‘Omics and Breeding: From Lab to Field
The genetic gain obtained via breeding programs supports the yield gain of new crop varieties. In this way it is relevant to increase the genetic base available for selection, i.e., the genetic diversity, and also to characterize the molecular and phenotypic consequences of such diversity. Germplasm characterization through ‘omics allows one to perform the molecular characterization of genotypes, providing a list of candidate genes/gene products that are highly valuable for breeding and/or engineering stress-tolerant crops with novel traits (Mir et al., 2012; Pinheiro et al., 2014). The characterization of genetic diversity in germplasm collections is typically performed through DNA based markers. However, the use of non-DNA markers (as transcripts, proteins and metabolites) has the advantage to provide information on the molecular interactions and networks operating in a given genotype; these have the potential to help evaluate the potential of the different genotypes. As indicated above, each technique focuses on a subset of the biological interaction network and each technique has its strong and weak points. At present, blind high throughput proteomics and metabolomics studies are often regarded as being descriptive. This might be due to the fact that not many of the putative markers that have been proposed have been evaluated and transferred to the productive sector. The reason might be that high throughput crop proteomics and metabolomics are still emerging ‘omic approaches with limited resources and high associated costs. Due to cost, setup, training, requirement for labs /greenhouses etc, most studies are limited in size and number of biological replicates. In many cases these numbers are far too low. Currently the number of studies in crops exploring diversity via different ‘omic techniques is limited. Germplasm screening and/or discrimination between genotypes of Phaseolus vulgaris (Mensack et al., 2010), Oryza sativa (Heuberger et al., 2010), Miscanthus (Straub et al., 2013), and Hordeum vulgare (Heuberger et al., 2014) are some examples. Technologies keep evolving and become more powerful and cheaper. Proteomics and metabolomics are powerful tools when combined with a good experimental design and when the candidates are validated under realistic conditions. It is essential to identify potential traits under lab conditions that are responsible for superior yields under realistic field conditions in different environments.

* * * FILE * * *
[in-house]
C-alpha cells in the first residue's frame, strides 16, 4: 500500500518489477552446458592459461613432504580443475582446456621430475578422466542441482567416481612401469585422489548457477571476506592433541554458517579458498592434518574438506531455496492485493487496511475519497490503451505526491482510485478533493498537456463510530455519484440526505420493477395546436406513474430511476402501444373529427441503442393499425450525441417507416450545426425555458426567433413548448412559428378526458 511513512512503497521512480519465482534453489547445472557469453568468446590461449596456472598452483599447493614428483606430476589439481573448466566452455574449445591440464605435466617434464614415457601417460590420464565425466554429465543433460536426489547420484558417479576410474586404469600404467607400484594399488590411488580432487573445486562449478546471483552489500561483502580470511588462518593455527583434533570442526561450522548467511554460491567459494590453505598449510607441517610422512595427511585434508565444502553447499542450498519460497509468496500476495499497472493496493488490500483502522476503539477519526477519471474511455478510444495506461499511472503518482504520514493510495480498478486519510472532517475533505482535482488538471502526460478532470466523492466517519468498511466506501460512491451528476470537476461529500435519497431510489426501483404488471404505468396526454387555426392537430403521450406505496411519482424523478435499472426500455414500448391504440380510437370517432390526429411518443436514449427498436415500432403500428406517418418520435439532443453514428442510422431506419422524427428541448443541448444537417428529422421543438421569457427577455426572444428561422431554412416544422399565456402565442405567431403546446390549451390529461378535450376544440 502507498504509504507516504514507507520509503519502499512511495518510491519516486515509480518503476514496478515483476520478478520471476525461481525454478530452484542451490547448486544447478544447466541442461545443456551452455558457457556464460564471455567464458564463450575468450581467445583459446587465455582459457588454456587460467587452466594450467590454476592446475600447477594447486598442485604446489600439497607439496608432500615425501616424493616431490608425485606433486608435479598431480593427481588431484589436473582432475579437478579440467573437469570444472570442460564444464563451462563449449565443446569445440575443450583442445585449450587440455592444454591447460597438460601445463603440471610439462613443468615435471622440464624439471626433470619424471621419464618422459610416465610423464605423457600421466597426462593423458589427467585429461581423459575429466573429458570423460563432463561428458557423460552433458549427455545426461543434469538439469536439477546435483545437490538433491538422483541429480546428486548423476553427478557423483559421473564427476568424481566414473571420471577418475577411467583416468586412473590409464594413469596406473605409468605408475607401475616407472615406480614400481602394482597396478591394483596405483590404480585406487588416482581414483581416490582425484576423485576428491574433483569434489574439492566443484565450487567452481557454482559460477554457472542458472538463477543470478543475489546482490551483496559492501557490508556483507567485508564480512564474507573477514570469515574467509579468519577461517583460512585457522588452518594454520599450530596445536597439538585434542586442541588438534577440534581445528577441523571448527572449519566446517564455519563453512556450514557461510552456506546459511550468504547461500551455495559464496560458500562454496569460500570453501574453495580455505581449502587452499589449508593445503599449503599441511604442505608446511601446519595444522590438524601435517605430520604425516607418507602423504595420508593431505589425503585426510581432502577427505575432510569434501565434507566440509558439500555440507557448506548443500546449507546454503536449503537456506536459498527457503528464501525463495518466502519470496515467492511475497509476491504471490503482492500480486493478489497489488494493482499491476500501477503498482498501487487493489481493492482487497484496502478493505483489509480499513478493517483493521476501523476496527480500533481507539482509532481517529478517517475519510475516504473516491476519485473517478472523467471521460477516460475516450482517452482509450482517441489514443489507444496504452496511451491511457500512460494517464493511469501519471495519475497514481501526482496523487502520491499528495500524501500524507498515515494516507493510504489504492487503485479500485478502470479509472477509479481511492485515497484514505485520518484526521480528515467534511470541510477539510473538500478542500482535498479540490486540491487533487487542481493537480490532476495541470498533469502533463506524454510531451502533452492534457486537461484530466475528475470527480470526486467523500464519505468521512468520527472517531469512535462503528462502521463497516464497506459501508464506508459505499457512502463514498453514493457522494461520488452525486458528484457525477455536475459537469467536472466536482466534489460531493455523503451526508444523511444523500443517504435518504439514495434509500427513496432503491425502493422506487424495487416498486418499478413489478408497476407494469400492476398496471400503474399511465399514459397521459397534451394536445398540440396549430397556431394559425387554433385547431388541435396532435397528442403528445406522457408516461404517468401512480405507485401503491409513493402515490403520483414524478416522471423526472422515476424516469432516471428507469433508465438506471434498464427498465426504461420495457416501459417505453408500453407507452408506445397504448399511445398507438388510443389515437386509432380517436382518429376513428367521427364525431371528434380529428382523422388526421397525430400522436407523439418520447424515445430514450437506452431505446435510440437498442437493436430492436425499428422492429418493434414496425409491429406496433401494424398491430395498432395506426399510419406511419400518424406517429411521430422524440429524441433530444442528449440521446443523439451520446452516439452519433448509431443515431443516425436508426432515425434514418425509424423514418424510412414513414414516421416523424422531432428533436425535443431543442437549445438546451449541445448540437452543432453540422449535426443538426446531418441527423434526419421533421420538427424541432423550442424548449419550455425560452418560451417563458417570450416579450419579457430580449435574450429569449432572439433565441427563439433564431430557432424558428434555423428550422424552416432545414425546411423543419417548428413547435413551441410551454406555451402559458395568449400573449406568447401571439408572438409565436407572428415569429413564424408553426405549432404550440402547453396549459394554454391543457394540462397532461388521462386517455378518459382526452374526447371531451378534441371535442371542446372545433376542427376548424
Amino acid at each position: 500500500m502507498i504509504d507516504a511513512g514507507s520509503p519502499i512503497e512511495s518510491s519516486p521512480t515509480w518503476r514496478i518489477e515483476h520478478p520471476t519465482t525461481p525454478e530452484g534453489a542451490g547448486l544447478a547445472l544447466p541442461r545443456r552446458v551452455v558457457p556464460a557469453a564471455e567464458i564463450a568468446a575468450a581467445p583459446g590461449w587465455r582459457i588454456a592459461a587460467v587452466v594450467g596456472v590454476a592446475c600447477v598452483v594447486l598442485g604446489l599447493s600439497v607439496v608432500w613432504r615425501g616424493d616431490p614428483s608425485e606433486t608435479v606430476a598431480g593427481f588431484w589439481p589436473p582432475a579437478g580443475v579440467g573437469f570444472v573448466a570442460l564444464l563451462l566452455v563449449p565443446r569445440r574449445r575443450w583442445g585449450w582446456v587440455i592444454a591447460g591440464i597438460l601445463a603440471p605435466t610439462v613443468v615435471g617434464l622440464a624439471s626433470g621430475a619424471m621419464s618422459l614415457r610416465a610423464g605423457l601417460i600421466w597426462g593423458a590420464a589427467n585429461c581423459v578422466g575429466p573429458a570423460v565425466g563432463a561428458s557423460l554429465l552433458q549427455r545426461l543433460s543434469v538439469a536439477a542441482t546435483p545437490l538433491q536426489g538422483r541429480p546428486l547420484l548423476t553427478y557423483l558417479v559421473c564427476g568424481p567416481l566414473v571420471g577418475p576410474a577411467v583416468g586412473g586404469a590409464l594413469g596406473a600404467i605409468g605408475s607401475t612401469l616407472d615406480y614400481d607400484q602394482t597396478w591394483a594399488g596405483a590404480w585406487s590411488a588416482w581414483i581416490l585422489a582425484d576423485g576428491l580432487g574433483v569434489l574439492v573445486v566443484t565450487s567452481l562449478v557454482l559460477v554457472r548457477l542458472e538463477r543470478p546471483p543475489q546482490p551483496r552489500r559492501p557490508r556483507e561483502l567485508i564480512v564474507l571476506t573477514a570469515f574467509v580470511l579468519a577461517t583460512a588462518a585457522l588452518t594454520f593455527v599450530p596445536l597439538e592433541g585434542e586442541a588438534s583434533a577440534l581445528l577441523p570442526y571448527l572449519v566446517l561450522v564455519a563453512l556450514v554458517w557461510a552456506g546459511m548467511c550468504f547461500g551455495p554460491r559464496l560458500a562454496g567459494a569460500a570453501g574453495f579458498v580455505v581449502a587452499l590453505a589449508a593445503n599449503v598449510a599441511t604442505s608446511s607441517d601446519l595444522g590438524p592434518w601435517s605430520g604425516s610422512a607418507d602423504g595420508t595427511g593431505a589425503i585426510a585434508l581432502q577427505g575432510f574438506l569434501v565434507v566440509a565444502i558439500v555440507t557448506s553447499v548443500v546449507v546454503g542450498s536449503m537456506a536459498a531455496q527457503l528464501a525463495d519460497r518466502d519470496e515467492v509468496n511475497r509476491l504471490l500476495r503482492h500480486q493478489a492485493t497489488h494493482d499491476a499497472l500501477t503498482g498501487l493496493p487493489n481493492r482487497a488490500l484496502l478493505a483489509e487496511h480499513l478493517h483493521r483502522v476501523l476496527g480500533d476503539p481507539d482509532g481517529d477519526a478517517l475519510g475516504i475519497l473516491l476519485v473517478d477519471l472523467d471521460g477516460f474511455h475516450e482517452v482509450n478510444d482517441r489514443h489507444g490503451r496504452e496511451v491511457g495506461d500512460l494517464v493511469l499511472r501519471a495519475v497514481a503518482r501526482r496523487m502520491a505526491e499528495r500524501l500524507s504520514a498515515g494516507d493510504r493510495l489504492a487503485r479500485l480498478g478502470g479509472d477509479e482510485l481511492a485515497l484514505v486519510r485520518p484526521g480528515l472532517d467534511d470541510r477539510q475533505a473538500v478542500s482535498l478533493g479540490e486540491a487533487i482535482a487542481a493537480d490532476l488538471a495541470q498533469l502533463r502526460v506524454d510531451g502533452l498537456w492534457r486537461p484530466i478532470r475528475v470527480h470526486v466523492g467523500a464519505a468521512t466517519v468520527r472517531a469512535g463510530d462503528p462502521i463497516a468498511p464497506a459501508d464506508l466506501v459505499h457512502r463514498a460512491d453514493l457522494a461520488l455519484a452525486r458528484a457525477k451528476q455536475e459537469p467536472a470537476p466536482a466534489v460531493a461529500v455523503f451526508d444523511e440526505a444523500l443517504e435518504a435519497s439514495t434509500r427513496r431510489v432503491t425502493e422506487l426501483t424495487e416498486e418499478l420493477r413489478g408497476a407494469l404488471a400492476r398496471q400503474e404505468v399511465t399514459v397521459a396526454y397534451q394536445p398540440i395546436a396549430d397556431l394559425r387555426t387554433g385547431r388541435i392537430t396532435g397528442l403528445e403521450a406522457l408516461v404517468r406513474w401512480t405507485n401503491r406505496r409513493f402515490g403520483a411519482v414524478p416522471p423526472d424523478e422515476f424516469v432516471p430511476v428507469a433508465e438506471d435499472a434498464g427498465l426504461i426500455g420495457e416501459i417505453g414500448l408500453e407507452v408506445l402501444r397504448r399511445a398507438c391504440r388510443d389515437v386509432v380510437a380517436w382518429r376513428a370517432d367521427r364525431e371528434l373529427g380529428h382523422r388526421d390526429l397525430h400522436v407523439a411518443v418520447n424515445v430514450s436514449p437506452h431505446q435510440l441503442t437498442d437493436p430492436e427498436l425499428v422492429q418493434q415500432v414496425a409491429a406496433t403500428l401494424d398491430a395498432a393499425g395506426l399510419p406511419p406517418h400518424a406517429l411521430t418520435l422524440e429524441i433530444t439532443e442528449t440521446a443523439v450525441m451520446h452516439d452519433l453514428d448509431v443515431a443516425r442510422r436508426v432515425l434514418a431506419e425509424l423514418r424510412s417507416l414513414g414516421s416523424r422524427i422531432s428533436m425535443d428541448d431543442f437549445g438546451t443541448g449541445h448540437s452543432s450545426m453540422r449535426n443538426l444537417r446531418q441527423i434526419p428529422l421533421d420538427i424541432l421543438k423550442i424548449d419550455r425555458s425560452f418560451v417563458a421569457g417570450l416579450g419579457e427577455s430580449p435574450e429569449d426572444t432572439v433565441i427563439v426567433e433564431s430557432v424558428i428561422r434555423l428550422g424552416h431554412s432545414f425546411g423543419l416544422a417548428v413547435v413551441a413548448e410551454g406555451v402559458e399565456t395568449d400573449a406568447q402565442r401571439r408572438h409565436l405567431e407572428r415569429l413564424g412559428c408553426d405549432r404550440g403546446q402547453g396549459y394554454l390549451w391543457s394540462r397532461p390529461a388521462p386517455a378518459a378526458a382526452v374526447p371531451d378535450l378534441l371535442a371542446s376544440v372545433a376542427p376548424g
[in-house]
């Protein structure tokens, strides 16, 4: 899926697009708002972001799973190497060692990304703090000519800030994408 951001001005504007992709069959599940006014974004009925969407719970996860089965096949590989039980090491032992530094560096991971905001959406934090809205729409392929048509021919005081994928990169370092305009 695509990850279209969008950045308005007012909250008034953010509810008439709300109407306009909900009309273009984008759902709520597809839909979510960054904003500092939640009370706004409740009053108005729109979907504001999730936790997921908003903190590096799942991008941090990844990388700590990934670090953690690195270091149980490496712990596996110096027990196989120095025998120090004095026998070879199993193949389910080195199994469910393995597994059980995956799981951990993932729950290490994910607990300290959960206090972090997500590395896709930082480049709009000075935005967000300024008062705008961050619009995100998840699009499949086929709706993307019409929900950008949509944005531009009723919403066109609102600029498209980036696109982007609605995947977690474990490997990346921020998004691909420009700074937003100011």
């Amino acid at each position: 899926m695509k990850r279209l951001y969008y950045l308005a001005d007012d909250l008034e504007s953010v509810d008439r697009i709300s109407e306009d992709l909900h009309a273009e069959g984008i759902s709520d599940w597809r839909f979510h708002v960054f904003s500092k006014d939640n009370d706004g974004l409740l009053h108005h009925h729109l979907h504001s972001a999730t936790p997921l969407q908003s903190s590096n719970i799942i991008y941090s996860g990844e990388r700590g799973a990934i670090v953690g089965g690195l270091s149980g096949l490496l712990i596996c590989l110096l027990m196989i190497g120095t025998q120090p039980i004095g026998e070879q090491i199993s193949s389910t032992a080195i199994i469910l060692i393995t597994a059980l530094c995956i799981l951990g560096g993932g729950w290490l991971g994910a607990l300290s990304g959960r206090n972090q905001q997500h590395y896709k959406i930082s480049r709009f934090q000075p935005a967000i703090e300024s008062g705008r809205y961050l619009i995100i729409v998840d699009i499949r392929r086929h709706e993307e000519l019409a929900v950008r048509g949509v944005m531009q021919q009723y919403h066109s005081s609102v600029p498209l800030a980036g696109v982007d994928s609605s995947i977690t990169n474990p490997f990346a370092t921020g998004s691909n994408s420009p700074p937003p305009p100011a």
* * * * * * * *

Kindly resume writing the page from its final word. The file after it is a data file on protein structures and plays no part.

The current breeder’s toolbox makes use of genetic molecular markers, QTLs, gene expression and biochemistry and phenotypic (morphological and agronomic) data for target traits. The use of these tools is dependent on the breeding objective (phenology, yield, yield components, quality, disease, adaptation) and on the crop. While available tools can differ from crop to crop, the crop growing habit (cool vs warm season crops) and the agricultural system also needs to be considered. For each crop, and for each climatic zone, major constraint(s) need to be identified and goals established. The strategy of “one size fits all” is not well suitable, and regional and local goals need to be addressed (climate, soil, social). Another important issue is the availability and the costs of each technology. Langridge and Fleury (2011) present a summary of ‘omic resources available for some crops.